Through designing public and private space, architecture has always been at the crossroads of aesthetics and function. The design of houses, public areas and cities depends maybe more than any other art form on the purpose of its use. Architectural products are an integral part of the life and movement of people. Their given social functions influence their construction. Therefore, typology of architecture, as well as the function and purpose of buildings and public or private spaces, can be indicators of politically-driven actions and initiatives at a given time. Human life and movement have been influenced by the planification and the development of buildings and landscapes. Architecture has grown into a potential mechanism of control of individuals and groups in modern times. Building walls or bridges, the restriction and control of freedom of movement through the design of correction facilities or housing demolition in armed conflicts, are potential infringements on human rights.

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Forensis | The width of the line crossing the “Red Castle” in Battir | Photo: DAAR / Amina Bech

The analysis of the traces of human rights violations in buildings or other physical structures is the subject of Forensic Architecture, a research project funded by the European Research Council and hosted by the Centre for Research Architecture at Goldsmiths, University of LondonForensic Architecture assembles a team of architects, artists, activists and theorists and aims at gathering and presenting evidence in legal contexts and forums, and more specifically in the context of human rights and international criminal legal investigations.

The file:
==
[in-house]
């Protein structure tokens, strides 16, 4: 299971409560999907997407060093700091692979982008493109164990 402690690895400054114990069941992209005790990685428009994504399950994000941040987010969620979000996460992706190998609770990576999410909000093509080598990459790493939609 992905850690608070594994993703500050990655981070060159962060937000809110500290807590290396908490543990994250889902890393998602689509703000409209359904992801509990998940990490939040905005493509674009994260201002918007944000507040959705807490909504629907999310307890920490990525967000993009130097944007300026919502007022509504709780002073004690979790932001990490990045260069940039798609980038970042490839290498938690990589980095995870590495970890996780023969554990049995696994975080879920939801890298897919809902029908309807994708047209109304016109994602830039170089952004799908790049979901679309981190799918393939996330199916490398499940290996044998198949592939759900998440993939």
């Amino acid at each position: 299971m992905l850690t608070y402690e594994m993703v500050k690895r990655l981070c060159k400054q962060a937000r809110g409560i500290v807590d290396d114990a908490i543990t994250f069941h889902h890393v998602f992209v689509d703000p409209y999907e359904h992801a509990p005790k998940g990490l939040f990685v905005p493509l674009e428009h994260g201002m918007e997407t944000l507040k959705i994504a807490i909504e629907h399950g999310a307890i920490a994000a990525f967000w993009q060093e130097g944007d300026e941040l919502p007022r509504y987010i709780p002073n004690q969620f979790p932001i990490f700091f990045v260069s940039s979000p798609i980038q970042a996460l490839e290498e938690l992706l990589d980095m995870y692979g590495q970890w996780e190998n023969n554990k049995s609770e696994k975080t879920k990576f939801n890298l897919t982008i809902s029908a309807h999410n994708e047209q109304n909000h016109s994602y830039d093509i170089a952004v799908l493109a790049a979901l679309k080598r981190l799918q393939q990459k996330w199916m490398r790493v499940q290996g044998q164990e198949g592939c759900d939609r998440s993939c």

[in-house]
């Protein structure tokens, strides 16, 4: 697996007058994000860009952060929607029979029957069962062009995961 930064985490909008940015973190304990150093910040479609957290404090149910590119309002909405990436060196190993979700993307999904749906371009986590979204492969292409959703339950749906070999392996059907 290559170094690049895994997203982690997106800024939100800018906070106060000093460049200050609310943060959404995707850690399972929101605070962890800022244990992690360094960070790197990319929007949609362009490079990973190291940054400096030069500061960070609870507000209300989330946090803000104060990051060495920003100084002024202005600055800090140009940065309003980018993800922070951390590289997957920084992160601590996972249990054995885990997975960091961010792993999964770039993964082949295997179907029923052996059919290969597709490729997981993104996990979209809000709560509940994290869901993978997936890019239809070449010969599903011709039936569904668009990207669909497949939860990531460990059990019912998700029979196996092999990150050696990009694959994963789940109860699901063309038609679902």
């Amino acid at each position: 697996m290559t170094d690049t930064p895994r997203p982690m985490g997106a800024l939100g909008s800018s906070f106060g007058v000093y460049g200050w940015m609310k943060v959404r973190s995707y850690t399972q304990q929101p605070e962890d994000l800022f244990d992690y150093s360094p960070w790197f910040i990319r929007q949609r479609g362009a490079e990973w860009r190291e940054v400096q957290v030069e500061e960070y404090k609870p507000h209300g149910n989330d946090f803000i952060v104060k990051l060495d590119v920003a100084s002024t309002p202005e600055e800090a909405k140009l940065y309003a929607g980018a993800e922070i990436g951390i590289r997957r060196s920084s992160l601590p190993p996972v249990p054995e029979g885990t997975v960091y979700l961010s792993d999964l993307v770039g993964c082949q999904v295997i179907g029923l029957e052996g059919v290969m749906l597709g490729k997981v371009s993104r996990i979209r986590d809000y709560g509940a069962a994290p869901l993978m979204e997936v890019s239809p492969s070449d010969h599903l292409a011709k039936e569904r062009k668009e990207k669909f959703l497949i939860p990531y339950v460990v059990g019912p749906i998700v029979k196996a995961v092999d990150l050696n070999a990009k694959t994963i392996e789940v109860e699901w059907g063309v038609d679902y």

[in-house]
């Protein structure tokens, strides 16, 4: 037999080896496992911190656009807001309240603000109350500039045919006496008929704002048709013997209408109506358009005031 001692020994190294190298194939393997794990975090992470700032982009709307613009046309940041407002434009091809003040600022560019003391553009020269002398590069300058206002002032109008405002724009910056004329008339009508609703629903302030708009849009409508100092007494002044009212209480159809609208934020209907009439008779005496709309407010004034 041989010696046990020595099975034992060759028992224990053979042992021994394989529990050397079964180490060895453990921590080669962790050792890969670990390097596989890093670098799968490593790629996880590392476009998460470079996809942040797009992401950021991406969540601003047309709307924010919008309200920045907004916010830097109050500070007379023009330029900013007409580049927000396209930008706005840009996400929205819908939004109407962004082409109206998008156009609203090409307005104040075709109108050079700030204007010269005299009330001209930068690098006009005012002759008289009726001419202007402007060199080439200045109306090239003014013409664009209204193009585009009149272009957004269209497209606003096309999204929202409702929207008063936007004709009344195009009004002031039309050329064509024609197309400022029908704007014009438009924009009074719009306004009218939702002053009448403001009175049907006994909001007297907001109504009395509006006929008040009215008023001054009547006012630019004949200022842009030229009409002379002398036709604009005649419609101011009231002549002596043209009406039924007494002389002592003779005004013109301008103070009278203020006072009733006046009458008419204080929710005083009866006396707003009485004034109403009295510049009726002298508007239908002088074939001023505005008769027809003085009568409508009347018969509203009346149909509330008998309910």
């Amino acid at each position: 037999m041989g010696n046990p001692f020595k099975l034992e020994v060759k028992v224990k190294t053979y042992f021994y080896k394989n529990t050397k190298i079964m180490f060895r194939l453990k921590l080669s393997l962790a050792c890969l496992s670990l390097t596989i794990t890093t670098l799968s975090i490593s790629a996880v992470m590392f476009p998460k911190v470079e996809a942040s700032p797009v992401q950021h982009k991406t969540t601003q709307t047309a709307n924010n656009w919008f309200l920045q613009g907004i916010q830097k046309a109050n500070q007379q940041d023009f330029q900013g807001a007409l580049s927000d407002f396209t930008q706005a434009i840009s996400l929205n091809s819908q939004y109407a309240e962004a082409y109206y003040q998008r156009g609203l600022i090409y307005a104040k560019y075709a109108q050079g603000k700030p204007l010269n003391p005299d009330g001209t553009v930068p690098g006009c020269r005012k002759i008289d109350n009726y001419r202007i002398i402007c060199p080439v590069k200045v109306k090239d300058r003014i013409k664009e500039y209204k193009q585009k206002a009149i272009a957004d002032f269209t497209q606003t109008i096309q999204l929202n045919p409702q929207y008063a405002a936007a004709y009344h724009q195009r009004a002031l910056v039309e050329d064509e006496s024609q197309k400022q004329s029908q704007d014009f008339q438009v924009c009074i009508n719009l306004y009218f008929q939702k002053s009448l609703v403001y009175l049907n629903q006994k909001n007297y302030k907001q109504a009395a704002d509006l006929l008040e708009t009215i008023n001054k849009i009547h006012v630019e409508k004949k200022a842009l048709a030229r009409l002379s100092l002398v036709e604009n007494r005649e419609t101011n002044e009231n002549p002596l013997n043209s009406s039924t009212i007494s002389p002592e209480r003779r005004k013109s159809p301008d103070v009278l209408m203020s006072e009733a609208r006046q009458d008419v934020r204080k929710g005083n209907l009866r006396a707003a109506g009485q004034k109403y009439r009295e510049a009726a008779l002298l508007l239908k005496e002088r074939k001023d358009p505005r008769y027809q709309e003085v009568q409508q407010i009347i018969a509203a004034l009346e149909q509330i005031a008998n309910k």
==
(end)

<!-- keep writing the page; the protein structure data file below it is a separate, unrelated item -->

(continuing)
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Children and war : a depiction of what moves us

by Fiana Gantheret

For once, it is not about our jobs, our cities, our hobbies, our habits. For once, it is not about something that only concerns some of us.

For once, but once more, it concerns all of us and moves us all.

One image, one picture, and this all too familiar feeling of being caught up with something we wanted to keep at large resurfaces. I wanted to forget what I felt when I saw the images of the palestinian children running on the beach. One minute, one second, and these lives are over. Their shadows stay now in my memory, as depicted by Amir Schiby.

Amir Schiby

Posted by Amir Schiby on Facebook on 17 July 2014

What could be worse than young lives being taken so abruptly? Maybe the idea that the elimination of a life can take more than one second, one minute. It sometimes unfolds over years, during which life is no more than hell. With some moments of relief, when playing football on a beach, for example.

This long lasting suffering can also be captured in one image. And again this all too familiar feeling of being caught up with something we wanted to keep at large resurfaces. I wanted to forget that I knew about hungry or working children, about children living in war. But here it is, in one image, this gripping feeling.

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Pawel Kuczynski’s website

 

Acting Like Men – Freedom of Expression in a Heteronormative World

By Nicola Popovic

Gender roles manifesting the perceptions of what is supposed to be feminine and what is supposed to be masculine, is neither new on stage nor in reality. But for a play to be able to go beyond the parody of the masculine and feminine without ridiculing one or the other may be one of the challenges in contemporary theatre. Small Town Boy playfully overcomes any sort of gender categories and takes us through all layers of human emotions, intimacy and social dynamics, in two hours of high speed performance.

From an intellectual porn star to romantic gay lovers to a sensitive soldier on active duty… contemporary images of men are in the centre of Falk Richter’s latest project. The limits of male heterosexuality remain particularly disputed today, as spectre of real freedom and equality for all sexes has led to fear and resistance. If men also deny their previous role in the patriarchy and just do whatever they want, then who will continue to protect and preserve Western civilisation?” (Gorky Newsletter; 3. April-May 2014)